2023 BioResources Person of the Year
Dr. Hak Lae Lee, College of Agriculture & Life Sciences, Seoul National University, Seoul, South Korea
BioResources is pleased to announce that our winner for the “Person of the Year” award for 2023 is Dr. Hak Lae Lee. Hak Lae recently retired from his position as Professor in the College of Agriculture & Life Sciences at Seoul National University, South Korea, but continues to work in his field as most professors do once they retire. In 2021, Dr. Lee took the bold step of volunteering himself for the Associate Editor position of BioResources. He stepped up from being an Editorial Board member and offered more of his time to devote towards additional journal activities, including helping with the overall peer review process, networking, commissioning high quality articles, and increasing personal submissions. Since he has joined BioResources as our Associate Editor, the journal has noticed a great increase in the number of submissions from the Korea region. Dr. Lee has continued to commission in excess of his quota each year for the journal. We were delighted when Dr. Lee visited North Carolina State University last year and met with the BioResources staff. We at BioResources wish to honor Dr. Hak Lae Lee for his high achievements as Associate Editor.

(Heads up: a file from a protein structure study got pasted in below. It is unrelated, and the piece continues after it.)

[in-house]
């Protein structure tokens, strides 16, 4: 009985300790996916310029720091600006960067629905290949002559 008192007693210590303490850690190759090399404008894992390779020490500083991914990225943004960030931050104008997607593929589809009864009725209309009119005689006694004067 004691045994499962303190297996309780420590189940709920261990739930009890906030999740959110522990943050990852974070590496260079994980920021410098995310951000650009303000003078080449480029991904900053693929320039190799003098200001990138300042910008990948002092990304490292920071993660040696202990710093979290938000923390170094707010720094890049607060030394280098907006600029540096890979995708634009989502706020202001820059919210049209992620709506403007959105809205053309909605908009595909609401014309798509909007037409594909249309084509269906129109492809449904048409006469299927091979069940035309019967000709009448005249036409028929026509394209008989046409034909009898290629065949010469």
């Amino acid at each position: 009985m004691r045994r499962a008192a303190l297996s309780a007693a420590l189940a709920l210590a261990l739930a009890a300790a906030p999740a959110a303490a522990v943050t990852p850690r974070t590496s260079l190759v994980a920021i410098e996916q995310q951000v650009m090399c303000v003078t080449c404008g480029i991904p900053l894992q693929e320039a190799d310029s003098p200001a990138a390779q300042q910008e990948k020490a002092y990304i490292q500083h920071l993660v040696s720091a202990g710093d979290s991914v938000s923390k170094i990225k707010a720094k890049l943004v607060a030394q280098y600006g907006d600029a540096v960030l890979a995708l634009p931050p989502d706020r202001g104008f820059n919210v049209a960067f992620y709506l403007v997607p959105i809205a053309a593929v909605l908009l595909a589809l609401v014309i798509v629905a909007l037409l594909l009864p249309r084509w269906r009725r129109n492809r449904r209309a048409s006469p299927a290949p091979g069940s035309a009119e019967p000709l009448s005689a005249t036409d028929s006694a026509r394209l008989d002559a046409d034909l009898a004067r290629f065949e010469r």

2022 BioResources Person of the Year
Kay Sun, North Carolina State University, Raleigh, NC
BioResources is pleased to announce that our winner for the “Person of the Year” award for 2022 is Kay Sun. Kay, who works in the computer support group for the College of Natural Resources at North Carolina State University, provided outstanding service, way beyond the call of duty, in upgrading the “Open Journal Systems” software employed by the journal BioResources for managing the processes of article submission, peer reviewing, and making published articles available to databases. To begin, she researched the possibilities for automatic migration from an old version of OJS to a current version. However, due to various problems with software versions, those efforts were unsuccessful. That turned out to have been a blessing in disguise, since Kay was then able to focus on preparing a new account based on the most recent version of the software (OJS 188.8.131.52), with all of the latest upgrades in security, permitted file size, and other features. Since the switchover in November, we have achieved much improved efficiency of our operations. In particular, there has been a relatively high rate of responses to our automatically sent emails to prospective reviewers. The average time needed to complete a cycle of reviewing has decreased. Throughout the transition, Kay kept us all in the loop and preempted problems with such things as the renumbering of the new articles to match the previous series. We at BioResources are very pleased with the new OJS software and wish to honor Kay Sun, who made this all possible.